Nikki replied: “Don’t worry, Nana, you can’t miss me.”
Nikki dodges the odd curly question with a giggle. How friendly is she with Aaron Carter, the 13-year-old American pop singer? “We’re just friends,” she says. “I saw him when he was out here (promoting his album).”
Despite the hype, the experience, the tutoring, the natural poise, she is still just a 13-year-old girl. Her brother Scott, 16, sings opera, but there is no entertainment background in the family. Mother Tina is a childcare centre director and father Mark is an electrician. Her grandparents are retired but own a large pet-shop business in London.
Nikki started dance classes at four and had acted in a dozen commercials, as well on stage in The Sound of Music, Les Miserables, Cinderella and Aladdin, and TV roles in GP and Home and Away – her favorite TV show.
She sang a duet with Michael Jackson during his 1997 HIStory tour in Sydney and sang the national anthem at the Melbourne Cup this year.
But since the Olympics, life has taken on a whole new aspect. How is she handling the exposure?
“I think fine,” she says. “I’m having a lot of fun. I’m not having any difficulties. It hasn’t changed me but it’s changed my life, especially with people recognising me.
“It doesn’t bother me; it makes me happy because it means people recognise me and they congratulate me on what I’ve done. Everyone has been really nice.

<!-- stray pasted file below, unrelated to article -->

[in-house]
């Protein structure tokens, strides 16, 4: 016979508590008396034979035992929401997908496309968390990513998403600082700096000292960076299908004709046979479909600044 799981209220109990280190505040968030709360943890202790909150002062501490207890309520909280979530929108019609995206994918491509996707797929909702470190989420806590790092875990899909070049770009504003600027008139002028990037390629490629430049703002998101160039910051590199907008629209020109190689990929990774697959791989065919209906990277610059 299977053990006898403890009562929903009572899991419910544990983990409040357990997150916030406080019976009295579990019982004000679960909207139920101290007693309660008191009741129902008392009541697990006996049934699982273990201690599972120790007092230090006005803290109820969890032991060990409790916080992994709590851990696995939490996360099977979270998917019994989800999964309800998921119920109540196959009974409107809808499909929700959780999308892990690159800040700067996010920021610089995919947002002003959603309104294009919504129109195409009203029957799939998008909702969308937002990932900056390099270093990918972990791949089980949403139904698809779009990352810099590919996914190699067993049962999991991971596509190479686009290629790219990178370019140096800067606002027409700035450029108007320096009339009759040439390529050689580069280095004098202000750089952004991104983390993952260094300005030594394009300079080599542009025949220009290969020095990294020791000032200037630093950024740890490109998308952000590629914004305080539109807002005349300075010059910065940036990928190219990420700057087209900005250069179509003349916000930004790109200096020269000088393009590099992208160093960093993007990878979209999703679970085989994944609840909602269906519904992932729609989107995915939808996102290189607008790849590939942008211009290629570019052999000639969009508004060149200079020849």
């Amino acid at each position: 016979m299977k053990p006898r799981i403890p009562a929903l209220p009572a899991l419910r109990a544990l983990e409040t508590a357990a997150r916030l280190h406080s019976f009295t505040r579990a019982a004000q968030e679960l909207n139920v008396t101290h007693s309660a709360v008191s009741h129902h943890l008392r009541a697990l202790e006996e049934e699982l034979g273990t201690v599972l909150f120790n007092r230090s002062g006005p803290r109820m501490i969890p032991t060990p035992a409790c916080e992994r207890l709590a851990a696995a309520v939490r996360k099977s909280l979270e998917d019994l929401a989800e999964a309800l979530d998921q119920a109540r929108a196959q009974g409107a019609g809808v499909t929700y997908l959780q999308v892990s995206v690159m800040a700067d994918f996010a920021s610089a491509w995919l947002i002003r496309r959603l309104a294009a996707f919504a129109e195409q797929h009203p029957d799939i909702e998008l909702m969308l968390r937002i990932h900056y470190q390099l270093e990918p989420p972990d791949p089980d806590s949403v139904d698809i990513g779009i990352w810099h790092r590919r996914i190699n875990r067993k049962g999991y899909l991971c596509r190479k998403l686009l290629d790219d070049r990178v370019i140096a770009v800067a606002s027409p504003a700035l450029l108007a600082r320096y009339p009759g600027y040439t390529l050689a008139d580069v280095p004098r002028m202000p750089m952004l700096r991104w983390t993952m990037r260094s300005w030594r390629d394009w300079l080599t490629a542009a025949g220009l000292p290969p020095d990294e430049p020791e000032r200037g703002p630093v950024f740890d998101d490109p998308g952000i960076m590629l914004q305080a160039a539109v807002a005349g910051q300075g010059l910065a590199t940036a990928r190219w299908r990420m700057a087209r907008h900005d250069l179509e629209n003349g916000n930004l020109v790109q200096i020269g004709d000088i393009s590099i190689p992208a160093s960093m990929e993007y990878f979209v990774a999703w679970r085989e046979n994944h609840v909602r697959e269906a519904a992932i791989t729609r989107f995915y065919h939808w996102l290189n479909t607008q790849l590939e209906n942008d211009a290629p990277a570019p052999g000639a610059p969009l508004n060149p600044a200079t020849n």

“People treat me the same, they know I’m the same person. I have the same friends as before.”
Brian confirms that Nikki puts contact with people high on her list of priorities. She answers her fan mail personally, and this month has posted Christmas cards to her admirers.
She will be celebrating the New Year with the friends she made while starring as Brigitta in The Sound of Music.
She fears neither overexposure nor burnout. Nikki Webster has come a long way. Her New Year’s resolution is simply to continue her success. Nothing could be more certain.
Nikki Marie Webster
Sydney, April 30, 1987
McDonald College of the Arts, Sydney
With parents and 16-year-old brother
Purple and blue
Olivia Newton-John and Kylie Minogue
Favorite TV show
Home and Away
Favorite school subject
Grease and Ten Things I Hate About You